Who won the first Daytona 500? What do teams do to prepare their cars for 500 miles of hard, high-speed racing? Who gave the Daytona 500 the nickname the "Great American Race"? Learn all about stock car racing's biggest event and the drivers and crew who make it possible in this fascinating, fact-filled book. You will join in the excitement of forty-three cars running nose-to-tail and side-by-side at almost 200 miles per hour. You'll also discover the rich history of stock car racing and find out why it's one of the most popular sports around.
About the Author
Born and raised in Brooklyn, Nancy Roe-Pimm spent a lot of time reading books and fantasizing about living on a horse farm in Montana. She married a rodeo cowboy who soon became a professional race car driver. After working in the pits for ten years on the Indy and NASCAR circuits, Nancy wrote children's books on the Indy 500 and the Daytona 500. Due to her love of animals and her affiliation with the Columbus Zoo, she has two nonfiction books about gorillas, The Heart of the Beast: Eight Great Gorilla Stories and Colo's Story: The Life Of One Grand Gorilla.
Most Helpful Customer Reviews
Review copy from Lerner PublishingA combination of a history of the Daytona 500 race, and the history of NASCAR, this is a high-octane read for all the racing fans out there! I liked this for two reasons: the design of the book, which breaks the chapters into stories of races and events with lots of well-placed sidebars packed with interesting facts, and the pictures: images of races, crashes, photo finishes, pit crews, racecars, equipment and tools. The race stories were sometimes funny, sometimes wild and crazy, and sometimes tragic. Racing is a risky sport after all, and Pimm follows the development of better safety equipment, especially the Cars Inside and Out chapter. I now know more than I ever thought I would about racecar design and safety features, including how the driver's seat is custom-molded to his or her own behind! There are famous names in racing: Mario Andretti, Bobby Allison, Richard Petty, Darrell Waltrip and Dale Earnhardt, as well as many names in history who are no longer well known, but are still important to racing history. The stories were well chosen for showing how and why racing has changed over these many years, and the writing was engaging. Bonus points for anyone who finds the part that was an important scene in the Disney movie Cars! 6th grade and up.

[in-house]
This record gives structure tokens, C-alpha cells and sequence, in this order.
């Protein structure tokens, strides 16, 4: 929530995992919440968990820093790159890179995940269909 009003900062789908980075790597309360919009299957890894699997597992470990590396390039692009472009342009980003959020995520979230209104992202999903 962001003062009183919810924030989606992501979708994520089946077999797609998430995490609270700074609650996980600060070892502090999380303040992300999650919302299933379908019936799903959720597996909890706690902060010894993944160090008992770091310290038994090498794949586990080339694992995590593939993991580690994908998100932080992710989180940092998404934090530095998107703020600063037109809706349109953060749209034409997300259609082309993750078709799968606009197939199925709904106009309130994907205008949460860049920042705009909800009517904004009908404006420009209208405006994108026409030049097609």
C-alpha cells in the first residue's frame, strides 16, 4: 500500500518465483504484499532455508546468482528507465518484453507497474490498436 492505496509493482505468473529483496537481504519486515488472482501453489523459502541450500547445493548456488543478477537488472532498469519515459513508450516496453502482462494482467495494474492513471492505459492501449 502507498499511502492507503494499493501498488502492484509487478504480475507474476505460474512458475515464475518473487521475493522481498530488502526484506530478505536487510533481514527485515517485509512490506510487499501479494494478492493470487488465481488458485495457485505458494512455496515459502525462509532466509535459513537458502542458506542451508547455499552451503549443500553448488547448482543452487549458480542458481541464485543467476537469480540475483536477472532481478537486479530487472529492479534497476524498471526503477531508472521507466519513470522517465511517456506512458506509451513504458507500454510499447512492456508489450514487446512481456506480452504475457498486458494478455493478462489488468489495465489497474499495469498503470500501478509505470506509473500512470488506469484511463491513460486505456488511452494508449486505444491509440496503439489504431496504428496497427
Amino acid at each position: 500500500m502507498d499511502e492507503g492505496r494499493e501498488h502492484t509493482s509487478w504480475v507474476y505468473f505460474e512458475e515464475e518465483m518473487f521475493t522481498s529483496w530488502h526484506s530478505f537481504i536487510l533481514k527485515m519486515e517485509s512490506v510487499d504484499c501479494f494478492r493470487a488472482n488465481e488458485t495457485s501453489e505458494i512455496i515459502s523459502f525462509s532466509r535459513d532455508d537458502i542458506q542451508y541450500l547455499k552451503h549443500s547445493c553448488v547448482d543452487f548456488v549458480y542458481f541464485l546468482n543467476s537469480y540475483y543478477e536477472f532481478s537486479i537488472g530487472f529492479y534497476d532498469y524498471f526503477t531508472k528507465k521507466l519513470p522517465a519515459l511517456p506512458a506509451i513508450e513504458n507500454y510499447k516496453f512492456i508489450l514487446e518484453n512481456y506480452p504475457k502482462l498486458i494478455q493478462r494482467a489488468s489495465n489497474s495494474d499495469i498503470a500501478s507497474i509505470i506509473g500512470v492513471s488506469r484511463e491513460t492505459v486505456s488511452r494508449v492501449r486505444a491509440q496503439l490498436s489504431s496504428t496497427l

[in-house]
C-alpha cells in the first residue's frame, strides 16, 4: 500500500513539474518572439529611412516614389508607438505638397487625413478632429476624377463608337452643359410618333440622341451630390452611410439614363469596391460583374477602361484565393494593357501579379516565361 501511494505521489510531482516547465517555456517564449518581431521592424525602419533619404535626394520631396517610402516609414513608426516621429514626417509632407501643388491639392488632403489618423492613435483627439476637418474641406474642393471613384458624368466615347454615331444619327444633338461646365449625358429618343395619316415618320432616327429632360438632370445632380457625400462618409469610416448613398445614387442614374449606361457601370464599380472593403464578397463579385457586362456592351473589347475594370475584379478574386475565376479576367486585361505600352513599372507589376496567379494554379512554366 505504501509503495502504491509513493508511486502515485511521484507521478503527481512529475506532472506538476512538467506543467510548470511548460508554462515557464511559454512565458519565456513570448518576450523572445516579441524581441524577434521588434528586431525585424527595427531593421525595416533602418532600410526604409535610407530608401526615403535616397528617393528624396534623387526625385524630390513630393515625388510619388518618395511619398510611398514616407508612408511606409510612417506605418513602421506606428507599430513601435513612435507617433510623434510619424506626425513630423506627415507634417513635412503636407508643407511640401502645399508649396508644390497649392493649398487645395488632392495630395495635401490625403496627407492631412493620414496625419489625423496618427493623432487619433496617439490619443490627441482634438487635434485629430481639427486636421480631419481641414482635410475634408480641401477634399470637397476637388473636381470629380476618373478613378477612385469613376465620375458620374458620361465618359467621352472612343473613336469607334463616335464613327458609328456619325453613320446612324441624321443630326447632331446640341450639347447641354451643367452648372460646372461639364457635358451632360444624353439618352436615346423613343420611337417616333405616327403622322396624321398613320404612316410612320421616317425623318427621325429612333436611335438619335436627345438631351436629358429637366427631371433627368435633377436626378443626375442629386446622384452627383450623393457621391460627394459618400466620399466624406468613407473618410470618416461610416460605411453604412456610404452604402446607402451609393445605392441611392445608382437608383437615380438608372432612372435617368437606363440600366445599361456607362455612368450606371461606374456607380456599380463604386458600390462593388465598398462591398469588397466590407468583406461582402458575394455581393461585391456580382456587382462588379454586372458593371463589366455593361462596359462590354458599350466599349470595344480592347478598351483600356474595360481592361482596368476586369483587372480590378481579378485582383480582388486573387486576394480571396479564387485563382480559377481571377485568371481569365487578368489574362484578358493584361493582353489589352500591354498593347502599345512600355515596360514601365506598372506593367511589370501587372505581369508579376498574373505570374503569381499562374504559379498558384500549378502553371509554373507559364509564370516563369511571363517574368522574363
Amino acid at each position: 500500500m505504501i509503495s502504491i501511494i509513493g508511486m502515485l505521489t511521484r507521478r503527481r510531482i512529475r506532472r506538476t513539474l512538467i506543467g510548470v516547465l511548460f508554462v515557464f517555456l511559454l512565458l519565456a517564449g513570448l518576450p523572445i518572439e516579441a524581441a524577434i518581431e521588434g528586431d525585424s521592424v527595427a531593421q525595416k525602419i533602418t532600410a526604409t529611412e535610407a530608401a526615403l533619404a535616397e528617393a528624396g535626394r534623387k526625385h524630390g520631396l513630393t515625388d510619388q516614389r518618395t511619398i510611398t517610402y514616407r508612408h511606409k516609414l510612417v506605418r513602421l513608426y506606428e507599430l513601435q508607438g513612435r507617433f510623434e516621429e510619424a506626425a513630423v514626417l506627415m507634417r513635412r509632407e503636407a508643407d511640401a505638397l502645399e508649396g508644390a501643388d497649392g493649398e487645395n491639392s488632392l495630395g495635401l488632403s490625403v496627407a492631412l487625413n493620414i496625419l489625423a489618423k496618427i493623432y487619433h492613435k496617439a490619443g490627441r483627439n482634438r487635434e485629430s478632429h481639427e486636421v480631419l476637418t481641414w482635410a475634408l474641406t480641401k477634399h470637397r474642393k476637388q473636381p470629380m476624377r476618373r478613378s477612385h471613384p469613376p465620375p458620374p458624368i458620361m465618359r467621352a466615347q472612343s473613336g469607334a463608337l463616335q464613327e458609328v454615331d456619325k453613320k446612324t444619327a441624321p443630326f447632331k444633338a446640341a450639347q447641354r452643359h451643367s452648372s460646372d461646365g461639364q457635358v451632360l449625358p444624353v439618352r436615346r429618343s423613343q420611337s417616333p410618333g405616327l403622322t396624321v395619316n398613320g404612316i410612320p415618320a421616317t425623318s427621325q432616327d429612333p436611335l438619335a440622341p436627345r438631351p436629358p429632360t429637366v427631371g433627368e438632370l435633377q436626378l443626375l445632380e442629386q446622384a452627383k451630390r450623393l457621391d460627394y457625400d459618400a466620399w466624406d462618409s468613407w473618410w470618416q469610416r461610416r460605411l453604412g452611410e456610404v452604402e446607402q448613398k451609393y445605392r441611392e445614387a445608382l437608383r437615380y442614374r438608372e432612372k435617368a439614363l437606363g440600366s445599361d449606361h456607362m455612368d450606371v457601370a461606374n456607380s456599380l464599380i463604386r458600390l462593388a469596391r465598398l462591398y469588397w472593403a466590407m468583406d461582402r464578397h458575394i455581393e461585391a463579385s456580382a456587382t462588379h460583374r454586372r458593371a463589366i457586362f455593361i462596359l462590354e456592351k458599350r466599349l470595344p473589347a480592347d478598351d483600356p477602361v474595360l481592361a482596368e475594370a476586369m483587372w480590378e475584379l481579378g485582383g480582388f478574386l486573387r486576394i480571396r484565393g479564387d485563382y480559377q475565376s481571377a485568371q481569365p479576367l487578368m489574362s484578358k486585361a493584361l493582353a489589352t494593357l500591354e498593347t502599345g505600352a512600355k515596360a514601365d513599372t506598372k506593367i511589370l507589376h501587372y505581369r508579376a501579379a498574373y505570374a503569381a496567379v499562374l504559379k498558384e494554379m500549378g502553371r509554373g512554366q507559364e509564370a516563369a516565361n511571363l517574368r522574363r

On February 22, 1959, more than 100,000 NASCAR fans would anxiously peer out over the Daytona tri-oval awaiting the start of the first Daytona 500 race. Mario Andretti later quipped, "You can't call your career complete unless you put a Daytona win under your belt." Perhaps for many fans, they can't say they've really experienced racing until they've actually made a pilgrimage to Daytona to sit in the stands and watch this "500-mile explosion" in person. The roar and excitement doesn't only come from the stock car engines, it comes from an excited, appreciative audience. The Daytona 500 is the "Super Bowl of the National Association for Stock Car Auto Racing (NASCAR) circuit," a race that owes its origin to racers on the sands of the Daytona and Ormond beaches. It will almost feel like you're right in the stands watching as you read some interesting vignettes of the sport and hear the crowds go wild as exciting historical stories are recapped. You'll read about the Daytona 500 wild 'n crazy first race, DeWayne "Tiny" Lund's heroism and Cinderella-like chance at winning a race, how Mario Andretti "thrilled the fans and unnerved the other drivers" with his antics on the track, Richard Petty and David Pearson's extreme rivalry, and how "trading paint" ended up in a real time fight between the Allison brothers and Cale Yarborough. The young reader will get a real taste of the "Thrill and Thunder" of the Daytona 500 in the pages of this book. I've read several books about individual racers and the NASCAR circuit, but this is one of the most interesting by far. The marvelous assortment of stories in this book was what interested me the most as I read about the most obscure figures right along with the more commonly known racers in the sport. I found the overview early history of stock car racing jumpstarted this book very nicely and kept my interest until the last pages. The funky real life characters of Henry Seagrave (Mad Major) and Sir Malcolm Campbell were quite interesting to say the least. The book was very well written and researched and many interviews were conducted in person. There are numerous informative sidebars and ~HOT~ photographs. In the back of the book is an index, a glossary (including slang), and interview with John Andretti, an explanation of the meaning of NASCAR flags, source notes, and additional recommended book and website resources to explore. This is a Junior Library Guild Selection. Quill says: If you want to read about the ~HOT~ and fascinating history of the Daytona 500, this is one book you'll find hard to pass up!